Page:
Google’s guide also gives us an example to understand how a major update works: ‘we made in 2015 a list of the 100 best films ever made’ and now, in 20221, we want to update it. Obviously there will be changes, because ‘some new and wonderful films that never existed before will now be candidates for inclusion, or we may even re-evaluate some films and realise that they deserved a higher place on the list than before’. Thus, the ranking will change and films that were previously at the top and move down have not become “bad” nor have they done anything wrong: there are “simply other films deserving of a higher place than theirs”.
Focus on creating quality content
With the cinematic simile concluded, the guide returns to devote attention to a hot topic for all those who work online, namely the creation of effective text and content: when faced with a drop, it is normal to react by trying to “do something about it,” and the advice that comes is to first check whether the site offers the best possible content, because “that’s what our algorithms try to reward.”
New questions to evaluate the quality of sites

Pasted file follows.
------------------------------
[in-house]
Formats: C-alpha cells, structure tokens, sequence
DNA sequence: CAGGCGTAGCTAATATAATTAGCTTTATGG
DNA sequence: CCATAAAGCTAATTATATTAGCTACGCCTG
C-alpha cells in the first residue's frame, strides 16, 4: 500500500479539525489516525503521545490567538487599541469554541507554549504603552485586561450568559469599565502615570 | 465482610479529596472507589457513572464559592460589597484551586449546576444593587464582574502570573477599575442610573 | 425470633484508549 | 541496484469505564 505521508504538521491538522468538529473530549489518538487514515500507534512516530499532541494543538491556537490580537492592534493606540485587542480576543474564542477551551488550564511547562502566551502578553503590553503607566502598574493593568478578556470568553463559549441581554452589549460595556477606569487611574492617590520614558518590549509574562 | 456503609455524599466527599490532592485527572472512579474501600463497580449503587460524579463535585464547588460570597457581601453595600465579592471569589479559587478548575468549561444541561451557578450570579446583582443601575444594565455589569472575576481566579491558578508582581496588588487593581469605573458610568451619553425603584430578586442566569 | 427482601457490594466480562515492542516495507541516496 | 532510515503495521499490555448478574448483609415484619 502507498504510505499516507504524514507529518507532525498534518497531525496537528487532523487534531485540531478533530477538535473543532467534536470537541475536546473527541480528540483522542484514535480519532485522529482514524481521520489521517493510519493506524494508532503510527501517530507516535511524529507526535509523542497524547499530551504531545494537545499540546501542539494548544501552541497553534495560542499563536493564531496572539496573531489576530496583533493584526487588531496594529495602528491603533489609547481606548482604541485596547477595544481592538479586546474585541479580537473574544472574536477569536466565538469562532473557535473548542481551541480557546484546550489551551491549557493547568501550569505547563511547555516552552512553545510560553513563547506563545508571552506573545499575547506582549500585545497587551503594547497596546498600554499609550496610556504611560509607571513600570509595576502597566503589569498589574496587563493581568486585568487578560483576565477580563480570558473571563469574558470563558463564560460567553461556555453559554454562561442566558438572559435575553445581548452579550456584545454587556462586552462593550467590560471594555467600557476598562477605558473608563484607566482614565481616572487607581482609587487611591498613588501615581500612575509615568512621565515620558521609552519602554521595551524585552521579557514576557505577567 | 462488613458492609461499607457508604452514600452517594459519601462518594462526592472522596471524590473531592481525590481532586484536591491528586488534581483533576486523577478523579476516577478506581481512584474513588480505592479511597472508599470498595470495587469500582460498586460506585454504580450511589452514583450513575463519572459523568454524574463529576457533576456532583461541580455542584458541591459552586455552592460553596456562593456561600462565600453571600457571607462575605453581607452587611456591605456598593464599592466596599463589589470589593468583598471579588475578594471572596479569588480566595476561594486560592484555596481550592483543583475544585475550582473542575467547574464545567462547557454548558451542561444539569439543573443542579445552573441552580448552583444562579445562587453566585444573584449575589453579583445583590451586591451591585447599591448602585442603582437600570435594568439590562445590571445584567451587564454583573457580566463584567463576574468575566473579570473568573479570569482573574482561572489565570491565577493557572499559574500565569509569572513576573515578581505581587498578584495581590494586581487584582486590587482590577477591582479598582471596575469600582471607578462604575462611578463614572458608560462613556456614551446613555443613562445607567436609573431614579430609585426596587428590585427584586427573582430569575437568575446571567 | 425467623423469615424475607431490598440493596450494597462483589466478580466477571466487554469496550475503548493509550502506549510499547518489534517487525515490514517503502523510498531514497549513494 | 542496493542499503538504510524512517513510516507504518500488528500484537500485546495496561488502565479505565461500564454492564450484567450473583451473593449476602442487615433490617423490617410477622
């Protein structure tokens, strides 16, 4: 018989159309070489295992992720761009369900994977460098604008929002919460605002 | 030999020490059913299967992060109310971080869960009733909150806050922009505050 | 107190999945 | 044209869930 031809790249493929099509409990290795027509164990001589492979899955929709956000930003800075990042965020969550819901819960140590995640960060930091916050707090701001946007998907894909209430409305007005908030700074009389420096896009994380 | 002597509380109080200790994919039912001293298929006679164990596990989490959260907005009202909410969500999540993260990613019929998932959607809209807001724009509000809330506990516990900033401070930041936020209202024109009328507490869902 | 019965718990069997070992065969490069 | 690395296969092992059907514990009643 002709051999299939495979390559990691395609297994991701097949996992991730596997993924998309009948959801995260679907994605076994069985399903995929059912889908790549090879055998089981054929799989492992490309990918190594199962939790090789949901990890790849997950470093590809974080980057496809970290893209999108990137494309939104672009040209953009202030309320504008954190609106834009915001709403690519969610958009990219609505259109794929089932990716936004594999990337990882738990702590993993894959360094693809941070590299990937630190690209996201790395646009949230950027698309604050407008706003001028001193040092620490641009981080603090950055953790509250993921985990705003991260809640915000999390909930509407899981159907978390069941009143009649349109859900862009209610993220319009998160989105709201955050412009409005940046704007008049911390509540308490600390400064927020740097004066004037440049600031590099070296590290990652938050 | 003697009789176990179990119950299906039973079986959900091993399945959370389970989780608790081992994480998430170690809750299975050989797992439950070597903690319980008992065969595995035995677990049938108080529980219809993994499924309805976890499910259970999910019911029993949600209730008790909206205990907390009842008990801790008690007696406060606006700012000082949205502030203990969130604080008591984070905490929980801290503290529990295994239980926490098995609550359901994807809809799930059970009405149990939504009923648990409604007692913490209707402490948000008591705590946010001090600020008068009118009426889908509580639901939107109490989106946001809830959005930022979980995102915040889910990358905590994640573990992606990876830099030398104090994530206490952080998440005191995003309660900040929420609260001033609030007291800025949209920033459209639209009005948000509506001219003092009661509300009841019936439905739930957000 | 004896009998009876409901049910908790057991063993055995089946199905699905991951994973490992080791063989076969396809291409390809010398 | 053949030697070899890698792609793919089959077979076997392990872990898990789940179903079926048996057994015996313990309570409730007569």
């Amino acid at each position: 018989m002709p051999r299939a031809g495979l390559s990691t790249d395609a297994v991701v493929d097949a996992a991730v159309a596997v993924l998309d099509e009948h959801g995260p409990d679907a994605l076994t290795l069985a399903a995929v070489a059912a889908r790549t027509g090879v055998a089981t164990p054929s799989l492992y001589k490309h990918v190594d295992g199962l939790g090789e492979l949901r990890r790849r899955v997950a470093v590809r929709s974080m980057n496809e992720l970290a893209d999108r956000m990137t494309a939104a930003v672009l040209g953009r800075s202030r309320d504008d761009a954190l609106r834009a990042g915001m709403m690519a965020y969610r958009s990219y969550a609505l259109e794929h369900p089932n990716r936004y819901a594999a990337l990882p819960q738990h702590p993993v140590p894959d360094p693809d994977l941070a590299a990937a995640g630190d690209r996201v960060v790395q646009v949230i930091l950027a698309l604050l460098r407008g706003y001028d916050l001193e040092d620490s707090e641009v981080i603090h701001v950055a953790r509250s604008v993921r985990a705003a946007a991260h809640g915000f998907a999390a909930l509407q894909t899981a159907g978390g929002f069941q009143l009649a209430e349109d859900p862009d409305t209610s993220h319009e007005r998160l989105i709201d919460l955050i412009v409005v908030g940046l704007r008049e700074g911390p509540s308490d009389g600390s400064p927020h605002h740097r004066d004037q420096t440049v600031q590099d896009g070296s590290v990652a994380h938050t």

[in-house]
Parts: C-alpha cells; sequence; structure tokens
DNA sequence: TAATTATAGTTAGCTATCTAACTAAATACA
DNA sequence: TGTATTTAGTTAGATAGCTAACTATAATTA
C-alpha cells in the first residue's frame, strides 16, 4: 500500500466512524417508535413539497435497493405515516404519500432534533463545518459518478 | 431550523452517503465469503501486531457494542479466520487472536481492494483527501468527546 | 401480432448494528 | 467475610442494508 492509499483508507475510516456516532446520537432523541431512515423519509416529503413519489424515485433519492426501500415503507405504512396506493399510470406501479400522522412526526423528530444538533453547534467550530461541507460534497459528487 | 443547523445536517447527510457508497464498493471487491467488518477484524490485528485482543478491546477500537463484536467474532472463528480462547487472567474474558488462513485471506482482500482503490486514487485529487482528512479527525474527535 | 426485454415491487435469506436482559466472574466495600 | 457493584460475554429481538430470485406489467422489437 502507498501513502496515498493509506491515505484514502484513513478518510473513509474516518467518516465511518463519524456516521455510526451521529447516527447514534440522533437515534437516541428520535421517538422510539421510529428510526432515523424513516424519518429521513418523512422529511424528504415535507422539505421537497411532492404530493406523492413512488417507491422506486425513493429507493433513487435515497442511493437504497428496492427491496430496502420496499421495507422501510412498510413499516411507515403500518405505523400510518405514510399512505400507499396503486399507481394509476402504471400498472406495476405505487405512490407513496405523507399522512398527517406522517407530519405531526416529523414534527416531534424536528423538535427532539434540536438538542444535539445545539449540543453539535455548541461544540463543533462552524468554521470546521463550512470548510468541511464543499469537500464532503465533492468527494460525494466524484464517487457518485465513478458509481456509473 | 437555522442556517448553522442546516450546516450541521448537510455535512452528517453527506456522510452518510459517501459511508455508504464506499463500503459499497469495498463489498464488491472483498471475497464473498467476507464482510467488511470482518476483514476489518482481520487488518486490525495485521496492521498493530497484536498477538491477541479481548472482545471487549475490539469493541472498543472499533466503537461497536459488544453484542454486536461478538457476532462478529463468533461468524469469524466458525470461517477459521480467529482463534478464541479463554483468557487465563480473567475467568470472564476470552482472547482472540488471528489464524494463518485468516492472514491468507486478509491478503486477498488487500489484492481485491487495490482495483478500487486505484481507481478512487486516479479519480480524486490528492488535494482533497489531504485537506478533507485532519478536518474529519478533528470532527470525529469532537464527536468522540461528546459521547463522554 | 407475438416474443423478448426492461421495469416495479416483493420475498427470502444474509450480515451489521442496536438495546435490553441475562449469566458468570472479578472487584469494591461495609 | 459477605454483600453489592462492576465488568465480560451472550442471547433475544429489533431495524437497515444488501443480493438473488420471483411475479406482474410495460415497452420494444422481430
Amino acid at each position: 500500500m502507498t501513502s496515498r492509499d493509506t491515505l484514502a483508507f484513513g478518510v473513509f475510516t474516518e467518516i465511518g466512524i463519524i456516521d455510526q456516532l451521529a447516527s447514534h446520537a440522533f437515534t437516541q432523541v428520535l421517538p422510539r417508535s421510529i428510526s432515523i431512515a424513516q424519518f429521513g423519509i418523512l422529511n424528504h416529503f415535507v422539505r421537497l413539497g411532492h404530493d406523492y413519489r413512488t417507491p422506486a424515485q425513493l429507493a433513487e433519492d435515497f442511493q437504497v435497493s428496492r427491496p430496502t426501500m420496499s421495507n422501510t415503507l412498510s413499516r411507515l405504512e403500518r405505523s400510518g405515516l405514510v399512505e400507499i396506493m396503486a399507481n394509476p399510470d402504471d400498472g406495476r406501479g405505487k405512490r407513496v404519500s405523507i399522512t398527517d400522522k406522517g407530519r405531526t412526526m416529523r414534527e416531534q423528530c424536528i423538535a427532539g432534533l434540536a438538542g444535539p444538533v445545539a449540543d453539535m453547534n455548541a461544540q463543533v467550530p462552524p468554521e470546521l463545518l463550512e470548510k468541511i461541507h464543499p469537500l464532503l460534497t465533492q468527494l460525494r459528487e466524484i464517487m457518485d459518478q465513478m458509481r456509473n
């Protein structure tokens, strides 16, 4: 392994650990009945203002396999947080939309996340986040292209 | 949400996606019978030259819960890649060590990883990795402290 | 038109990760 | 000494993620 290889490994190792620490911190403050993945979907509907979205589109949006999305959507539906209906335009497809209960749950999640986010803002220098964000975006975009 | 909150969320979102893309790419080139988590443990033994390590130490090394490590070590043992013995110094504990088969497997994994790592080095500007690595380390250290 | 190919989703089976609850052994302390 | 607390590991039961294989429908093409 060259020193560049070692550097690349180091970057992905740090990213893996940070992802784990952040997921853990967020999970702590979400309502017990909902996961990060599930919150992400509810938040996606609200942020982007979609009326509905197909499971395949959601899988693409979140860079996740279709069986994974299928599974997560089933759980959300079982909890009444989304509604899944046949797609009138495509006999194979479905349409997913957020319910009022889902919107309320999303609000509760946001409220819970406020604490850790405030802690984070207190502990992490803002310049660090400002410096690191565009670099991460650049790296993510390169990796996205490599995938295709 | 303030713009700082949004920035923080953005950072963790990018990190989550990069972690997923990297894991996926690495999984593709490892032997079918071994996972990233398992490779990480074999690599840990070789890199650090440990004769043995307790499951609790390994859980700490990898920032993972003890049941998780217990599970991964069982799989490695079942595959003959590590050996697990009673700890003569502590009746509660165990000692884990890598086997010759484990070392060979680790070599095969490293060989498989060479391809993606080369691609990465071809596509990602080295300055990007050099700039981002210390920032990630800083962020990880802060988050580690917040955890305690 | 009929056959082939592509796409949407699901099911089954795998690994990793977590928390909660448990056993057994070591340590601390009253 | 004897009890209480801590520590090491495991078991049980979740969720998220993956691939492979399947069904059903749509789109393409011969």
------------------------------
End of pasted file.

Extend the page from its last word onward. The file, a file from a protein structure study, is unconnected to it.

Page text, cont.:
In addition to new guidance on trying to create content that is useful, trustworthy, and designed for people-in light of the crackdown introduced by Google in late 2022 around this topic-another possible starting point for understanding whether the direction is right are the “old” Google’s 23 questions for building quality sites, but reinterpreted in the light of the changes that have taken place in recent years and divided into four categories: ‘content and quality’, ‘experience’ and competence (the Expertise of the EEAT paradigm), ‘introduction and production‘ (writing well) and finally ‘comparison’, i.e. doing competitor analysis and comparisons with those ahead of us in the SERPs.
- Content and quality issues
- Does the content provide original information, reports, research or analysis?
- Does the content provide a substantial, complete and comprehensive description of the topic?
- Does the content provide in-depth analysis or interesting information that goes beyond the obvious?